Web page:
Contact: Damaris Hay
Contact: Damaris Hay
American College of Nurse-Midwives Believes Underserved Women Deserve Access
Silver Spring, MD – The American College of Nurse-Midwives (ACNM) strongly supports bipartisan legislation introduced yesterday in Congress that would identify areas of the country where women do not have access to qualified maternity care providers, including midwives and OB/GYNs.
The bill, Improving Access to Maternity Care Act of 2015, (S. 628, H.R. 1209) was introduced by Senators Mark Kirk (R-IL) and Tammy Baldwin (D-WI) and by Representative Michael Burgess (R-TX) and Representative Lois Capps (D-CA).
The bill would establish a health professional shortage area designation for maternity care services, similar to shortage designations that exist for primary care, dental and mental health services. This designation would help to identify areas in the US that experience significant shortage to full scope maternity care professionals, including certified nurse-midwives (CNMs) and certified midwives (CMs). The designation would also identify areas experiencing shortages of hospital or birth center labor and delivery units.
“As midwives working in urban and rural areas across the US, we thank these Members of Congress for championing this bill which will directly support many women who lack adequate maternity care services in their cities and rural towns,” said Ginger Breedlove, PhD, CNM, APRN, FACNM, and president of ACNM. “Identifying and obtaining essential information on areas that are underserved is the first step toward addressing this major public health concern. We believe this bill would help to give all women and their babies access to the maternity services they need and deserve.”
Breedlove added that the bill would also enable the federal government to target valuable resources to areas of greatest need. “By expanding access to maternity care professionals, we can reduce extremely high maternity care costs in the US by ensuring that all women can receive supportive prenatal and delivery services,” Breedlove said. “ACNM hopes that Congress will act on this bill quickly.”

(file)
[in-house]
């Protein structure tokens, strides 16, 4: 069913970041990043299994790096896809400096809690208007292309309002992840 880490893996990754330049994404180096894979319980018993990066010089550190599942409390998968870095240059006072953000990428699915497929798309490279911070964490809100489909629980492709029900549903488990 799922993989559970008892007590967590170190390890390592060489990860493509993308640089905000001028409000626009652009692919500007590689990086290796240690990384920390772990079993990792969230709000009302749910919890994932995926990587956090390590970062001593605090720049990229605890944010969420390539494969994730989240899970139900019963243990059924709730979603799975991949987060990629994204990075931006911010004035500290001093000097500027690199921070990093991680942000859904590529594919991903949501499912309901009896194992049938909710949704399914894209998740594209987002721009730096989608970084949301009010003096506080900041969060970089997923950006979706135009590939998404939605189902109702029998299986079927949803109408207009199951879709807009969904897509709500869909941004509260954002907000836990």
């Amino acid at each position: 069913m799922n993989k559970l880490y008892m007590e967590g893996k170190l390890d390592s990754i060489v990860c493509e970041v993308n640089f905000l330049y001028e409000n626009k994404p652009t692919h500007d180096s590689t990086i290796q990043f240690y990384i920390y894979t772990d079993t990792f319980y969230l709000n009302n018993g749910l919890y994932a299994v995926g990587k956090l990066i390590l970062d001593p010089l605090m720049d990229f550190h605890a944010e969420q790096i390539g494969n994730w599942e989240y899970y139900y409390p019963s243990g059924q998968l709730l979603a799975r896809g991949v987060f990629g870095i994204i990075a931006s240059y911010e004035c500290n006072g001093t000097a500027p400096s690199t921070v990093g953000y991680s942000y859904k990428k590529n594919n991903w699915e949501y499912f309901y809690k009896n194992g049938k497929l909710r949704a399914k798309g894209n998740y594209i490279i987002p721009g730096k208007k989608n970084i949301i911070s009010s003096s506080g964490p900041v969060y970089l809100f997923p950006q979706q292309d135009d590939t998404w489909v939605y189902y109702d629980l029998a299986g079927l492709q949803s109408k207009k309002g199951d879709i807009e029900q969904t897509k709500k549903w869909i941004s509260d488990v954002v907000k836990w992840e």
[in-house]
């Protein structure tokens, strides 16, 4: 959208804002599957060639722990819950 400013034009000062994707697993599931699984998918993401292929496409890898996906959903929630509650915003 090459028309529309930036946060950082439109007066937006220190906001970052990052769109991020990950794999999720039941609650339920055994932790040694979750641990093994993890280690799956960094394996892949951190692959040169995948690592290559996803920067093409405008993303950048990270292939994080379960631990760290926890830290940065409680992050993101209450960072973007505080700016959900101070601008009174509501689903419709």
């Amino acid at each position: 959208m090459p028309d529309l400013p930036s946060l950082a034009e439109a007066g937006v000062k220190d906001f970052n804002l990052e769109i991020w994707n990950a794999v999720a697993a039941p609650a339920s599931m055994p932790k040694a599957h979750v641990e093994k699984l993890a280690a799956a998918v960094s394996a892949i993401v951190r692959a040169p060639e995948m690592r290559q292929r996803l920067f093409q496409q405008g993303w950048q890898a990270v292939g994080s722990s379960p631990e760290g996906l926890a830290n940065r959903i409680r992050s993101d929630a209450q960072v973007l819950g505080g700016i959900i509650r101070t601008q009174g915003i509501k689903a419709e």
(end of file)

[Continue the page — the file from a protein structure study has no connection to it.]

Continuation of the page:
Eugene Declercq, PhD, a professor in Boston University’s School of Public Health, found that in 2011,
56 percent of US counties had no CNMs, 46 percent of counties had no OB/GYNs and 40 percent of counties had neither a CNM nor an OB/GYN to provide direct patient care. For millions of women, shortages of maternity care providers can result in long waiting times for appointments and long travel times to prenatal care and/or birthing sites.
In 2013, the Medicaid Payment and CHIP Payment and Access Commission (MACPAC) noted that access to maternity care professionals is a significant issue in many areas of the country due to the changing demographics of maternity care providers, variation among practice environments, regionalization and closure of many maternity care units.
For more information, please contact ACNM Media Relations, Social Media & Marketing Specialist Damaris Hay at 240-485-1856 or [email protected].
The American College of Nurse-Midwives (ACNM) is the professional association that represents certified nurse-midwives (CNMs) and certified midwives (CMs) in the United States. ACNM promotes excellence in midwifery education, clinical practice, and research. With roots dating to 1929, our members are primary care providers for women throughout the lifespan, with a special emphasis on pregnancy, childbirth, and gynecologic and reproductive health. ACNM provides research, administers and promotes continuing education programs, establishes clinical practice standards, and creates liaisons with state and federal agencies and members of Congress to increase the visibility and recognition of midwifery care.
8403 Colesville Road, Ste. 1550, Silver Spring, MD 20910-6374 · Phone: (240) 485-1800 · Fax: (240) 485-1818 · www.midwife.org